During this unprecedented time, how are we processing what has been disrupted in our lives? What are our assumptions about disruption? Is it inherently a disturbance? Or is it simply a rerouting of our path? What can we learn from this rerouting? Can disruption be an aide in reimagining what our dancing body is and what we hold as important or of value in our dancing lives? Can disruption be a path to new creative freedoms? How do disruptions influence each of us differently? Who are those who have been most drastically affected by this current disruption?
In this movement centered class, we will explore and question the idea of disruption versus continuation through many different avenues: improvisation, choreographic phrase work, elemental exercises, writing excursions, sounding scores and more. Each moment together will be an opportunity for us to practice recognizing our habits, patterns and predispositions and to redirect and reinvent them. Live music by Jake Meginsky will accompany our sessions.
This course is designed for Intermediate/Advanced dancers in any genre of movement. More important is a developed sense of body awareness, coordination and strength and an ability to process movement generated from an outside source fairly quickly (although we will do plenty of generating from the inside out as well). The course is best suited for students with an interest in making collaboratively across multiple disciplines or through various modes. Experience with technology is a plus but not required.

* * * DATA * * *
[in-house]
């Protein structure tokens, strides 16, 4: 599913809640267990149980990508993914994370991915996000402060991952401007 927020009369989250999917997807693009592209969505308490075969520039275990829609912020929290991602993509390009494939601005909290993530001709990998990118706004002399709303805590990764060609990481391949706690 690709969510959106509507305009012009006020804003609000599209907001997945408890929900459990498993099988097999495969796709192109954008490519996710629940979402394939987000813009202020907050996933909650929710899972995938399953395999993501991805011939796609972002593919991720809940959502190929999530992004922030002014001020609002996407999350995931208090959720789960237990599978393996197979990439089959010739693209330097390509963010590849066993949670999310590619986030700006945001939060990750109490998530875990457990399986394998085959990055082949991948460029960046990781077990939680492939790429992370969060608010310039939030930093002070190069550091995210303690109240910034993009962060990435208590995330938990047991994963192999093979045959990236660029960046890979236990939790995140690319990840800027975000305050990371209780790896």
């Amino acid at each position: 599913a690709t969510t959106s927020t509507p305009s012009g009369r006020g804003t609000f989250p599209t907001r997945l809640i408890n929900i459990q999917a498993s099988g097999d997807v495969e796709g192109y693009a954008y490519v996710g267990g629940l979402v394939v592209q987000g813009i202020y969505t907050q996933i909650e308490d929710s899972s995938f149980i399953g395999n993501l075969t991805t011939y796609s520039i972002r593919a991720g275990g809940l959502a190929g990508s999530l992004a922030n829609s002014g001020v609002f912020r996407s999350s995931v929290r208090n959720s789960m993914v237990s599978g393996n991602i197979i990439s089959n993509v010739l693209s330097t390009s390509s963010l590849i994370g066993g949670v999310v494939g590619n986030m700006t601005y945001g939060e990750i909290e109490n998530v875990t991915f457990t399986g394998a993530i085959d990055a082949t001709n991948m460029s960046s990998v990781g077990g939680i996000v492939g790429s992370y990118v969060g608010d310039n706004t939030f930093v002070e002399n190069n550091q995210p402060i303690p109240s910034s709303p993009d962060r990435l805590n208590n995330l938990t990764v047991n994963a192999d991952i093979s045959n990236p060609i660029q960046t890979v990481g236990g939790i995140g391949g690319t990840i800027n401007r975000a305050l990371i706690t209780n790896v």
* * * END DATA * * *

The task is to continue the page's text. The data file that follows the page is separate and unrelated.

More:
- Space: A minimum of 5 ft x 5 ft, ideally closer to 7 ft x 7 ft.
- What the floor is made of (hardwood, carpet, even cement) is more flexible.
- It would be great if students can spend time outside of class generating or making. This work could amount to up to 2-3 hours a week, depending on student interest.
- Access to basic film editing or audio editing software is a plus but not required.
- The ability to upload files to a shared google drive is a plus but not required.
Mondays and Wednesdays from 11:00am-12:30pm EST
SpArK: Somatic Practice as Action for Resilient Kreativity with Ray Schwartz
SpArK is a hybrid laboratory for the ADF community combining moving, thinking and making. We will employ experiential anatomy, imagistic movement cues, short choreographic studies (to be worked on between sessions) and engaged conversation to explore embodiment and imagination as an act of resilience.
This course will be a mixture of some theoretical information about experiential anatomy and somatic philosophy along with guided movement experiences and explorations. There will also be links to descriptions of precise activities that dancers can do at home and with classmates on their personal schedule, as well as invitations to design, videotape, and share creative responses to the material covered in and out of class time. Depending on the interest of the group, we may also share readings and meet for online chat discussions about them.